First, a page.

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A Tale of Two Records Canal Carping
somehow produced an air that made
me sit low and quiet, also like a magnetic field that would not release me.
I sat and studied. His tackle was simple, but it looked strong. Where was
his float? All I could see was some
chunks of bread in the marginal lilies
to his right. Now and again he would
slowly lift his finger, point and whisper, “There.” This confused me, but I
did not ask; I just nodded knowingly.
Gradually, over the weeks of that
summer, I got to know a little about
this strange fellow. His name was
Ron, and he was fishing floating crust
for carp. Only once did I see him
catch; it was a common carp of some
six pounds. This virtual stranger, and
the awesome fish I saw him land had
a deep and lasting impression. I was
infected for life, and in fact became a
carrier of the incurable carp fever. I
often wonder if he knew, or if he is
even still alive.
The virus lay semi-dormant for several years while I served a long, enjoyable apprenticeship acquiring the
skills in the art of angling. During this
time, the memory of Ron and his carp
would often haunt me. I knew that
one day, when ready, I would also
catch a monster carp.
Some readers of this magazine are
probably thinking, “Whatever has this
all got to do with big carp fishing?” I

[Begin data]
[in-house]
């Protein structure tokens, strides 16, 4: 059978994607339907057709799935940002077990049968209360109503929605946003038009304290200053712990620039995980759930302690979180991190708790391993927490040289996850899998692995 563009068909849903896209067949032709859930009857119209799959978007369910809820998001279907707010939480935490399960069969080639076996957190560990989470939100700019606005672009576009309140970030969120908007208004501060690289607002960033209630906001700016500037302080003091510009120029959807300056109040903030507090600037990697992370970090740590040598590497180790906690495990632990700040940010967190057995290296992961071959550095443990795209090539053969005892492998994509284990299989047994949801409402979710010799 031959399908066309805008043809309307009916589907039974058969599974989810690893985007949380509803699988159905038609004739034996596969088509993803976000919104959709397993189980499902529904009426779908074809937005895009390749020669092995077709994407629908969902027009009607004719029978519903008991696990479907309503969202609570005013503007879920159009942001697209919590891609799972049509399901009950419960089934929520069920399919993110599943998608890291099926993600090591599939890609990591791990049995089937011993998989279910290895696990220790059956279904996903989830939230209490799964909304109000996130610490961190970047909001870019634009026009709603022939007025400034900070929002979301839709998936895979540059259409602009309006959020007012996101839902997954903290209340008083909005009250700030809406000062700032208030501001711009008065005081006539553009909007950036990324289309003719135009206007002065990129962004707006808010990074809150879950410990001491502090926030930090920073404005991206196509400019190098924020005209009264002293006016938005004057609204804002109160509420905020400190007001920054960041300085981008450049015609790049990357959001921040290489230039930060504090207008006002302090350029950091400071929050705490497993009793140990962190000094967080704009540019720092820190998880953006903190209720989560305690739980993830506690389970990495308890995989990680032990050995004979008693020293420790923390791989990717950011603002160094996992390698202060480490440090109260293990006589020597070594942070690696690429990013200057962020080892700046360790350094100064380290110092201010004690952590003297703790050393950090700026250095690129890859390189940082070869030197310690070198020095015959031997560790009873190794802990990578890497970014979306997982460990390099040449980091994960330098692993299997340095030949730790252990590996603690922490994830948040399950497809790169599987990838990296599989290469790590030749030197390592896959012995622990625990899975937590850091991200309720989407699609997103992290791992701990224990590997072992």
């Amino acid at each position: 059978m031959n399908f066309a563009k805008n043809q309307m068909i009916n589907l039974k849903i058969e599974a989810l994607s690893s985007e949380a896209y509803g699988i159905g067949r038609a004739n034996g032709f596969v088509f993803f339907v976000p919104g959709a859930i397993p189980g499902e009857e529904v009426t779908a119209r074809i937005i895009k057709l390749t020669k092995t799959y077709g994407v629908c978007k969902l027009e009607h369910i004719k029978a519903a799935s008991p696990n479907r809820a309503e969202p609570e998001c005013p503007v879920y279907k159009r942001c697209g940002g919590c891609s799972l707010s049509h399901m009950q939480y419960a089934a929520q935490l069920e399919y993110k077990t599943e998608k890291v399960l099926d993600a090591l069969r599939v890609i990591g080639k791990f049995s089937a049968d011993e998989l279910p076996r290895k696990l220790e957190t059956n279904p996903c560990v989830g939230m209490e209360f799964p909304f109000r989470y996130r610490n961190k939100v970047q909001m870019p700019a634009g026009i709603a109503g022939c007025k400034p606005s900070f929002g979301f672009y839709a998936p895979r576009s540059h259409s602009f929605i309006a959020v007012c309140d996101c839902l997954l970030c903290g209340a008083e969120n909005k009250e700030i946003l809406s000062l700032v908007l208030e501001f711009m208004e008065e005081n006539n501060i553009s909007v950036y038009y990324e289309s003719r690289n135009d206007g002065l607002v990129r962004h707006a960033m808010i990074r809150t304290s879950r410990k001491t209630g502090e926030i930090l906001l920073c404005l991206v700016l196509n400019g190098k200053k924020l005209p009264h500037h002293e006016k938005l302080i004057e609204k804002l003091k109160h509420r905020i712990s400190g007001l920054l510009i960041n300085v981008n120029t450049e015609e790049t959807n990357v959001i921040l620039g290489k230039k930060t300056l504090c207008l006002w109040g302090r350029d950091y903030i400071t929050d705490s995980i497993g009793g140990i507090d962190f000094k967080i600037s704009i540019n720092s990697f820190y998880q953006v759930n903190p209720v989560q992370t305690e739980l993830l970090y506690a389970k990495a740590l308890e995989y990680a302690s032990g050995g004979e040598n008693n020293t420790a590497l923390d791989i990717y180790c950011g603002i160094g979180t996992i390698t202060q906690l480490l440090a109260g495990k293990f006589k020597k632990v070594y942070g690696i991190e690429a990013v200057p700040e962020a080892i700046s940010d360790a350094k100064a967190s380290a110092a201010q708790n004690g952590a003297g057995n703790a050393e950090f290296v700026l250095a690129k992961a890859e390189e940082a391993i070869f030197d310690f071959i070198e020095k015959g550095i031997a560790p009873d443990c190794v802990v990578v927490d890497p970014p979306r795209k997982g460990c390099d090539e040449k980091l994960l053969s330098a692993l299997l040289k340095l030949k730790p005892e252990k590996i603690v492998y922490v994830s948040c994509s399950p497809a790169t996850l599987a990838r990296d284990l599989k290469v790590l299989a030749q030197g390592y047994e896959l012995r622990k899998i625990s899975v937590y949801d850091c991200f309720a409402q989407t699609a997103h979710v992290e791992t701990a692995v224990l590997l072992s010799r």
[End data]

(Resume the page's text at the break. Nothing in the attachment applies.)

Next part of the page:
make no apology for this. It is to try
and give modern day carpers an
insight into the apprenticeship that
we old school carp anglers served.
Virtually no carp tackle or bait was
commercially available as it is today.
We had to be innovative, resourceful
and to a degree pioneering. We all
contributed to making the world of
carp fishing what it is today, available
to all.
Marriage, children, career, and creating a home took priority during my
late teens until 1969/70. 1969 was a
watershed. My home and work was
now in Ashford. I had been fishing a
beautiful stretch of the Royal Military
Canal at Aldergate, mainly for tench,
but I had seen carp. Ashford Angling
Club had control of the fishing
between Iden lock and West Hythe
dam, some fifteen or so miles. This
was my favoured stretch of water, full
of character and very pretty. This is
where it all really began.
A love affair resulting in a marriage
that lasted a decade is probably the
(Top) The ‘plopping’ of pads is a
definite sign of carp.
(Below left) A typical early canal
catch laid out on the dreaded hessian
sack.
(Below right) 32lb, RMC, 28th
October, 1978.
FREE LINE 35

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